Fixing oil leaks
To solve some oil leaks on our MINI we booked some workshop time in at mad4mini. The plan was to see if the oil leak was coming from the oil filter housing, which is a common cause, but we also suspected the oil sump needed resealing.
Removing the front bumper, slam and crash panels helps to create more space around the engine to access the oil filter housing that’s leaking oil, so we started by removing the front grille, which is secured across the top with plastic plugs. We then discovered two of its locating lugs were broken.
The outer edges of the bumper need to be separated from the wheelarch trim. There are a couple of plastic crosshead screws to extract, then the two panels can be pulled apart to release their clips. The front bumper is secured with several Torx T25 screws. We started by undoing one at either side of the radiator, then peeled back each wheelarch trim to remove another one hidden behind.
The final fittings for the bumper are along the underside, comprising two Torx T25 screws and three plastic trim plugs. The bumper was pulled forwards to enable the wiring for the fog-lights, outside temperature sensor and sidelights to be disconnected, then it was removed.
The slam panel needs to be taken off to improve access to the oil filter housing. First, we detached the bonnet release cable, but noticed its plastic housing had broken where it’s mounted, so cable ties had been used to secure it. After cutting the cable ties, the release cable was disconnected.
The slam panel is secured with four 13mm bolts, six 10mm bolts and four Torx T30 bolts (these hold the bonnet catches). The headlights were now loosely fitted, but Rich reassured us that the markings left by their mounts will help to refit them correctly. The crash panel was the final large component to be removed at the front of the Clubman. We started by undoing a couple of Torx T20 screws at each side, close to each headlight. Then he removed the two lower 13mm nuts nearby, but only slackened the top nut to ensure the crash panel was still secure.
There are four more concealed 13mm bolts to undo from inside the crash panel, but first, we detached the headlamp washer pipework that’s clipped to it. Then he removed a lower trim panel that’s secured with three rusty-looking screws. With the front part of the inner wheelarch trim suspended out of the way, we could see the two 13mm bolts that secure each outer edge of the crash panel. Their heads can round-off, but we were lucky on this occasion. Finally, the crash panel was removed. The remaining components at the front of the Clubman can be pulled forward thereafter, but it helped to undo the 10mm bolt hidden behind the wheelarch outer trim.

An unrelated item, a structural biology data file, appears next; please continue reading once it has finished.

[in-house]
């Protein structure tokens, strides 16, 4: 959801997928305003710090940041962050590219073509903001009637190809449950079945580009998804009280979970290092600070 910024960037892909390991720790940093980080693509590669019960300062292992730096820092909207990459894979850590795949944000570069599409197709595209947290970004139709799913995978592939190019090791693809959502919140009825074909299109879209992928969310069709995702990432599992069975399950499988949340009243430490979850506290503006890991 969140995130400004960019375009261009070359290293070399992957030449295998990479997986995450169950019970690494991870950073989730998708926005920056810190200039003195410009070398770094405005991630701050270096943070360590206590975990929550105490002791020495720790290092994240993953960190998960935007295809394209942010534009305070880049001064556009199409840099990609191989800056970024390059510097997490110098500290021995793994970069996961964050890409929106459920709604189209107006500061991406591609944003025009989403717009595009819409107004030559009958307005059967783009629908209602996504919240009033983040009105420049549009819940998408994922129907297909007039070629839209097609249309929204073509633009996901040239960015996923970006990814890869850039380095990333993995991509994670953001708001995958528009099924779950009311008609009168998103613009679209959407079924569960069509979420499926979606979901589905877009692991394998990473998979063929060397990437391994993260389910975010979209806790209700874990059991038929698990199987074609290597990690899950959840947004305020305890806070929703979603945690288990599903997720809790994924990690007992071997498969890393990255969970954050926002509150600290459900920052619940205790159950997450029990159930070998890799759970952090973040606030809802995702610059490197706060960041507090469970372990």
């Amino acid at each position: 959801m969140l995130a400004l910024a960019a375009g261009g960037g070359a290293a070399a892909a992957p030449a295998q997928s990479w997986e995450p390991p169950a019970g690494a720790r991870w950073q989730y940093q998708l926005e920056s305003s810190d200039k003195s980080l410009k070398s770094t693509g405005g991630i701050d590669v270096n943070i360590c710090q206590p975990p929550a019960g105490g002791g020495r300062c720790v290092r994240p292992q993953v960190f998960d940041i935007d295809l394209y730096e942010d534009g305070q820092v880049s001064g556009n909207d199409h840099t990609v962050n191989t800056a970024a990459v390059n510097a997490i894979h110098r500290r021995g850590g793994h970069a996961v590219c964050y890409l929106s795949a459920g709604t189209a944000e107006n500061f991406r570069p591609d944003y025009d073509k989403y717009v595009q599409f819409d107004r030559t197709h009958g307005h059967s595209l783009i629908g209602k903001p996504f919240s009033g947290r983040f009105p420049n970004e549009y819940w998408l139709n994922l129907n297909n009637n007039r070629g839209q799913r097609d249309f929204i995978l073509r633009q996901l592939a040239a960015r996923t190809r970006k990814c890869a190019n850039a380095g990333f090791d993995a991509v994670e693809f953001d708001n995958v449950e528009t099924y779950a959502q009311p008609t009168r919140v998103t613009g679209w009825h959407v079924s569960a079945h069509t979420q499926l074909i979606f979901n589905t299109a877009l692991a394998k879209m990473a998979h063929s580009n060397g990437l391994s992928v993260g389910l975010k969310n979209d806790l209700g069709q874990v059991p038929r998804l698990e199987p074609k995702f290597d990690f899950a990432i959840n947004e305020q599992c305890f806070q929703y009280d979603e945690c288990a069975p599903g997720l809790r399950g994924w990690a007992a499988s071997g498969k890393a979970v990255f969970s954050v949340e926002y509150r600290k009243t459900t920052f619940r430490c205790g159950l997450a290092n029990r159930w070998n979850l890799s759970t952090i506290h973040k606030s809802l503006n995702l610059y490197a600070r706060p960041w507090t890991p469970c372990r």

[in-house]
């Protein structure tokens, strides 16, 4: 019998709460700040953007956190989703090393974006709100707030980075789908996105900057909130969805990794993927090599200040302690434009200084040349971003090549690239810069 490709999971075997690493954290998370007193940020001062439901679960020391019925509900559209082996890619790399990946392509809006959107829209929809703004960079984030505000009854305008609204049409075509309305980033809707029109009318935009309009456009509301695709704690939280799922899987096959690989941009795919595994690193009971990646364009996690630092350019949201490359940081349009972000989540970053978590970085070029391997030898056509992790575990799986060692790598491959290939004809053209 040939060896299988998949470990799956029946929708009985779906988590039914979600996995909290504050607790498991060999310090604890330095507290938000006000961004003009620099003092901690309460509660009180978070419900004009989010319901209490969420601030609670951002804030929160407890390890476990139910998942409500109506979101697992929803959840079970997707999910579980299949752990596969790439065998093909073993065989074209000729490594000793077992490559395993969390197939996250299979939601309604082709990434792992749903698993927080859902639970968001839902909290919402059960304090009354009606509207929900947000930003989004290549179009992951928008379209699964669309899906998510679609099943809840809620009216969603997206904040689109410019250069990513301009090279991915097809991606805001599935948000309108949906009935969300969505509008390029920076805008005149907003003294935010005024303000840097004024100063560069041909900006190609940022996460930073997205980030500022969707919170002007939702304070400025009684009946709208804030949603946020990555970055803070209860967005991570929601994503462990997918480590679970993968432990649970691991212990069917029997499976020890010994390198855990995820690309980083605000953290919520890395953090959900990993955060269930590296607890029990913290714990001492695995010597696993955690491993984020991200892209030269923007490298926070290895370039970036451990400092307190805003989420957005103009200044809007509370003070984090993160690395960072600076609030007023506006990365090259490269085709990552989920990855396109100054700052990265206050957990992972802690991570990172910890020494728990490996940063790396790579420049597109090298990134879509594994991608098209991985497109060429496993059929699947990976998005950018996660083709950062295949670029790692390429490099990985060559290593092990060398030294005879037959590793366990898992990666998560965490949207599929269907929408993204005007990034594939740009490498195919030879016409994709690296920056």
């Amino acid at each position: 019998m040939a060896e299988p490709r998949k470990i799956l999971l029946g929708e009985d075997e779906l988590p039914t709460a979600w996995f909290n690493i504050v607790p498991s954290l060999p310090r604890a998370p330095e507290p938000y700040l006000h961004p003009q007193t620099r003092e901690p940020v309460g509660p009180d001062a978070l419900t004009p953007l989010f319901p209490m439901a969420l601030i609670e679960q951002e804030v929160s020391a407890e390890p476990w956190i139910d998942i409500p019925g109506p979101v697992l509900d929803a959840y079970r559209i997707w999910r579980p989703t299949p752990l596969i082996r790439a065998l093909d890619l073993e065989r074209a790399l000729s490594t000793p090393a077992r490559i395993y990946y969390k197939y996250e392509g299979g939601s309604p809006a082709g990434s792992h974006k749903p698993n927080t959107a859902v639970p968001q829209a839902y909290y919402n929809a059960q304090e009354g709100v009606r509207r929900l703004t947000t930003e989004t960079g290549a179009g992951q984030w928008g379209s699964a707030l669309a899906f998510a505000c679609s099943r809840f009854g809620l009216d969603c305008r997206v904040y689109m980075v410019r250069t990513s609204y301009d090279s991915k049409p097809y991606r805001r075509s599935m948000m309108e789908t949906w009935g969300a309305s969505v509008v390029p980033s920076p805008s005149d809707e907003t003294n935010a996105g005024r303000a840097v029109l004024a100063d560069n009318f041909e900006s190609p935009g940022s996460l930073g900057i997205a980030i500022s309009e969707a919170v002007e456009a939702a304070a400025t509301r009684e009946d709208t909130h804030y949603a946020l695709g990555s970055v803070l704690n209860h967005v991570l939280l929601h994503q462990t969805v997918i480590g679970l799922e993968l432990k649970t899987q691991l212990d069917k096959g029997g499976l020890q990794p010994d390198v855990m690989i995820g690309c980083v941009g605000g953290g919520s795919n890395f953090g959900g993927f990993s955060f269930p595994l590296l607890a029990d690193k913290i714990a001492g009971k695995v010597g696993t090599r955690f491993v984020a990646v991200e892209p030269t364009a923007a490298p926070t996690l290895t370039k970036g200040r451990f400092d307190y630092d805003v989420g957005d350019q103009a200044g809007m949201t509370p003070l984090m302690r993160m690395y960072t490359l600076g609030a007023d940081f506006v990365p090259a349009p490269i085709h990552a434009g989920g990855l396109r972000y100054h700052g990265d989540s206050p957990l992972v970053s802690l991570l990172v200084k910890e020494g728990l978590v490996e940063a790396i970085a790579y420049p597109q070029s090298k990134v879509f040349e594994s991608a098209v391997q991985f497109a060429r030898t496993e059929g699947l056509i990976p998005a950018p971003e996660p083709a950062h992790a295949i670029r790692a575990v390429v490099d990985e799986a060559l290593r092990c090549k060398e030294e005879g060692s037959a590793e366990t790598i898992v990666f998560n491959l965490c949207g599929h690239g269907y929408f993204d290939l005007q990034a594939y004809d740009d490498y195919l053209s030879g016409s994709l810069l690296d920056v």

The boost pipe between the intercooler and throttle body was removed to help create more space and allow the components at the front of the Clubman to be pulled forwards. It’s secured with a Jubilee clip at the intercooler and there’s a Torx T20 screw to undo for a mounting/steady bracket near the throttle body.
There are three heatshields to remove that obstruct access to the oil filter housing. We started on the upper heatshield, removing the pre-cat Lambda sensor with a 22mm open-ended spanner. The upper heatshield is secured with six 10mm bolts. These can shear, but we were lucky and found they were all easy to undo. The engine was still warm, so some heat had been transferred to these bolts, which helped when undoing them.
Talking of using heat from the engine, we undid three 13mm nuts that secure the exhaust downpipe and cat in position. This assembly needs to be removed to access the oil filter housing. Two of the 13mm nuts were seized, so their studs were wound out.
The lower heatshield was removed, which is secured with four 13mm bolts. The wiring for the post-cat Lambda sensor was detached to enable the heatshield to be removed from underneath the engine bay. The catalytic converter was the next component to be removed, which is fitted almost in front of the oil filter housing. We started by undoing a couple of 13mm nuts that secure the cat’s mounting bracket onto the engine block.
The end of the cat is secured to an exhaust flexi-section with a clamp and 16mm nut. Rich recommended replacing it because the nut usually shears and it did. He then prised the clamp apart with vice grips and removed the cat.